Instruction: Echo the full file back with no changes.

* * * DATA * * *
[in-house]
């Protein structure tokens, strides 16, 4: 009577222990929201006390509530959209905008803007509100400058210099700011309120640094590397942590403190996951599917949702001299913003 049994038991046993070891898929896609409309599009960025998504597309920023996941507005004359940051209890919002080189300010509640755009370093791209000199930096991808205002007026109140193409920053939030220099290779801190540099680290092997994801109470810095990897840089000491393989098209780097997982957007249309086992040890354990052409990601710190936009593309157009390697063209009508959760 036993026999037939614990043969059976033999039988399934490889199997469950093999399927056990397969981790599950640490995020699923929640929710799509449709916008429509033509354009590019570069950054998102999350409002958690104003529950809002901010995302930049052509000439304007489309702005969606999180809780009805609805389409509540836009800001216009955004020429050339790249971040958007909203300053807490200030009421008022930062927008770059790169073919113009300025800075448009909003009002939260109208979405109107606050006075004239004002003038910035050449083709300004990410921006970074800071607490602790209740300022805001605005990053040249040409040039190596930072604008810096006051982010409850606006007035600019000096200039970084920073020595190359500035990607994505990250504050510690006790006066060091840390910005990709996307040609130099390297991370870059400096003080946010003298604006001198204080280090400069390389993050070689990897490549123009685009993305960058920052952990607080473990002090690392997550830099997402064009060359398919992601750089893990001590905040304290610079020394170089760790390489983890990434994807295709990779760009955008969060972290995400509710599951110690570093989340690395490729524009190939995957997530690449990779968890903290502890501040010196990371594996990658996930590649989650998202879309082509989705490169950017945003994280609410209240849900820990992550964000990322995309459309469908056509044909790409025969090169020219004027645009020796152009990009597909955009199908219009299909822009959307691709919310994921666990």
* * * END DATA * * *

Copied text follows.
[in-house]
């Protein structure tokens, strides 16, 4: 009577222990929201006390509530959209905008803007509100400058210099700011309120640094590397942590403190996951599917949702001299913003 049994038991046993070891898929896609409309599009960025998504597309920023996941507005004359940051209890919002080189300010509640755009370093791209000199930096991808205002007026109140193409920053939030220099290779801190540099680290092997994801109470810095990897840089000491393989098209780097997982957007249309086992040890354990052409990601710190936009593309157009390697063209009508959760 036993026999037939614990043969059976033999039988399934490889199997469950093999399927056990397969981790599950640490995020699923929640929710799509449709916008429509033509354009590019570069950054998102999350409002958690104003529950809002901010995302930049052509000439304007489309702005969606999180809780009805609805389409509540836009800001216009955004020429050339790249971040958007909203300053807490200030009421008022930062927008770059790169073919113009300025800075448009909003009002939260109208979405109107606050006075004239004002003038910035050449083709300004990410921006970074800071607490602790209740300022805001605005990053040249040409040039190596930072604008810096006051982010409850606006007035600019000096200039970084920073020595190359500035990607994505990250504050510690006790006066060091840390910005990709996307040609130099390297991370870059400096003080946010003298604006001198204080280090400069390389993050070689990897490549123009685009993305960058920052952990607080473990002090690392997550830099997402064009060359398919992601750089893990001590905040304290610079020394170089760790390489983890990434994807295709990779760009955008969060972290995400509710599951110690570093989340690395490729524009190939995957997530690449990779968890903290502890501040010196990371594996990658996930590649989650998202879309082509989705490169950017945003994280609410209240849900820990992550964000990322995309459309469908056509044909790409025969090169020219004027645009020796152009990009597909955009199908219009299909822009959307691709919310994921666990």